THE STORY - A mysterious virus rapidly spreads throughout the world, bringing fear and panic in addition to illness. An ensemble of scientists, reporters, and government officials do their best to control the pandemic in the face of the rapid breakdown of social order.
THE CAST - Matt Damon, Kate Winslet, Laurence Fishburne, Gwyneth Paltrow, Jude Law, Marion Cotillard, Jennifer Ehle & Bryan Cranston
THE TEAM - Steven Soderbergh (Director) & Scott Z. Burns (Writer)
THE RUNNING TIME - 106 Minutes
THE GOOD - A capable ensemble and a tight, realistic screenplay help keep this thriller tense and energized.
THE BAD - Some plotlines are more interesting than others.
THE OSCARS - None
THE FINAL SCORE - 7/10
read the FULL REVIEW
By Cody Dericks
When it opened in the fall of 2011, Steven Soderbergh’s “Contagion” received a warm reception from critics and decent numbers at the box office. However, it was by no means a sensation. Its awards trajectory was non-existent and subsequently, it had seemingly disappeared from public consciousness. Now, with the pandemic we are currently facing, it's experiencing a somewhat unsurprising revival of interest. At the time of writing, it's currently sitting at number three on the iTunes chart of top downloaded movies, and it occupies the highest position on the “Popular This Week” section on the home page of Letterboxd. In the face of its resurgence of popularity, let’s explore “Contagion”.
To all of us in 2020, the story of “Contagion” will be unfortunately recognizable. A mysterious virus spreads rapidly throughout the globe, killing a frightening amount of those with whom it comes into contact. The film follows an ensemble of characters made up of scientists, reporters, government officials, and ordinary people as they struggle through the effects of a global pandemic. Fear and disorder quickly set in and the civilized world begins to tear itself apart. It's up to a brave team of scientists to develop a vaccine - no matter the cost.
While this may seem like the set up for a gripping globe-trotting adventure, Scott Z. Burns’ tight screenplay smartly eschews the trappings of a typical Hollywood thriller in favor of methodical, realistic scenes and science-based dialogue. The film’s greatest accomplishment is that it features no screaming monologues or elevated dramatics; characters express doubt, disbelief, and eventually fear in a way that we can now recognize as prophetically realistic. The screenplay doesn't make a show of its own existence, which helps to make this film as effective and frightening as possible.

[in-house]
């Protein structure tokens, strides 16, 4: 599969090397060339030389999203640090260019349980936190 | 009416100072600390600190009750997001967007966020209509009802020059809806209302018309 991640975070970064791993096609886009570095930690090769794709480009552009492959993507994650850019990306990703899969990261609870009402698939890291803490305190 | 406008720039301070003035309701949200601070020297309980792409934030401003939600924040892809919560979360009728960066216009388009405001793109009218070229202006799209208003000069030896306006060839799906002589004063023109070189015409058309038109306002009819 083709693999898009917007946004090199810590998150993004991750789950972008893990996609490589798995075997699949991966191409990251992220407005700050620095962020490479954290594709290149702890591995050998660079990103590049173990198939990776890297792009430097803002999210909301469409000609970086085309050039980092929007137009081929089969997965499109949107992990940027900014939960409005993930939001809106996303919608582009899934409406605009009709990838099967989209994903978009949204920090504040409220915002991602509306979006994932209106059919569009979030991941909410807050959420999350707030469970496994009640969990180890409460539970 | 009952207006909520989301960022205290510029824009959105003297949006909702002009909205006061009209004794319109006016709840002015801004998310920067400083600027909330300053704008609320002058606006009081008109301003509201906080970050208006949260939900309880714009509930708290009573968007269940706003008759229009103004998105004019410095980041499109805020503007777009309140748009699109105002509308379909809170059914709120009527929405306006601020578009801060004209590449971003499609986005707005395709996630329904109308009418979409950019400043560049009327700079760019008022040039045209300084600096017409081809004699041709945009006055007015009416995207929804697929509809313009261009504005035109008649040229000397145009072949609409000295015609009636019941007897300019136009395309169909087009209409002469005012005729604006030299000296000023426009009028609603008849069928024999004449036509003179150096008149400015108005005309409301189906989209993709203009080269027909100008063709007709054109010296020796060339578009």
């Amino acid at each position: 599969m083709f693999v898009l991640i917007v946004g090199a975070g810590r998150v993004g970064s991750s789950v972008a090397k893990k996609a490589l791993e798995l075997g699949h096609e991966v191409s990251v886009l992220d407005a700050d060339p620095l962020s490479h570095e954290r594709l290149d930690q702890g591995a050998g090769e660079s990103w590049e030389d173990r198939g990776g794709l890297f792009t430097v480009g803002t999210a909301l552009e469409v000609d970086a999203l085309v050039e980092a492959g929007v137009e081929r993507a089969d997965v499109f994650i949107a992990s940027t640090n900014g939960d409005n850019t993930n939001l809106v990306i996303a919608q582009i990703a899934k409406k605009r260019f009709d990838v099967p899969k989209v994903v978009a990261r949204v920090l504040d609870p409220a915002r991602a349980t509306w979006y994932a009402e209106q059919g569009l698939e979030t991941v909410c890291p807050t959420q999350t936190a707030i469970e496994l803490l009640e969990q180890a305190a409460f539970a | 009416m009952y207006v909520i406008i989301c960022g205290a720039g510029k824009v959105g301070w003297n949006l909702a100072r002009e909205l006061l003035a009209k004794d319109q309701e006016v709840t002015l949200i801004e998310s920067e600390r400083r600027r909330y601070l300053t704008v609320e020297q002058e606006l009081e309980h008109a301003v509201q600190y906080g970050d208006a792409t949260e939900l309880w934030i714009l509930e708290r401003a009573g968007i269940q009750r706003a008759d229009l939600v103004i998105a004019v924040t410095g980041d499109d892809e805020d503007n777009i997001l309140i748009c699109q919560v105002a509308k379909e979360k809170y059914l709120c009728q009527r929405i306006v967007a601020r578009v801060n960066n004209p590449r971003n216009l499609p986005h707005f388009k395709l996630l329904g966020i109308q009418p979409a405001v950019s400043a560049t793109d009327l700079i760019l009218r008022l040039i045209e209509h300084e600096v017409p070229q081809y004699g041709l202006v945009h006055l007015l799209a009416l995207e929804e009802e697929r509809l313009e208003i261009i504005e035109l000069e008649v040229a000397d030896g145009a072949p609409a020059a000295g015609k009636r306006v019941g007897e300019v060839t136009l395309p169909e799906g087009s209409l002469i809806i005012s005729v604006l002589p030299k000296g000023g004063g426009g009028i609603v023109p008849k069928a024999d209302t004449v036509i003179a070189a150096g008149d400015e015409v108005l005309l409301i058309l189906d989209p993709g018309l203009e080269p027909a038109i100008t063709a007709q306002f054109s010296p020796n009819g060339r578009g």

The cast in charge of telling this story is a more-than-capable collection of Hollywood stars and reliable character actors. Of the most recognizable faces, Kate Winslet’s performance as an epidemic specialist stands out the most. She appropriately sells the frustration her character feels when her scariest predictions aren't met with the correct level of response, and the fear she faces when what she foresaw begins to come true. Laurence Fishburne and Gwyneth Paltrow also deliver grounded and memorable performances. The greatest performance in the film, however, comes from Jennifer Ehle. While generally more acclaimed as a stage performer, Ehle shines as a CDC research scientist. She brings a professional air to her character that leads the audience to inherently trust her, which comes in handy when we see the decisions her character must make as the film goes on. Unfortunately, the ensemble-based nature of the storytelling means that some of the characters’ plotlines will be naturally less engaging than others. This is the sad fate of Jude Law’s storyline, wherein he plays a frustratingly paranoid blogger with suspicious motives for his investigations. But because the film is directed and edited with a dynamic pace, our visits with these characters are brief.
Soderbergh’s aforementioned direction provides clarity and specificity to this expansive story. He's particularly good at giving weight to the smallest of interactions which we will later learn to be of utmost importance (an early montage shows just how many different people can come into contact with the same contaminated object, helping to spread the virus). These visual moments are not obvious, and his light touch serves to show how little most of us truly think about what we touch and who we become accidentally connected to via contact. He also makes dynamic use of color to quickly indicate where a scene takes place, a technique he used to similar effect in “Traffic”.
If you’re looking for a fictionalized version of what our world is now facing, “Contagion” is a thrilling and tense look into the causes and effects of a global virus. It may not necessarily provide you with a distraction from current events, but it will show you how serious a pandemic threat can be and how important appropriate responses are in helping to bring an end to its spread.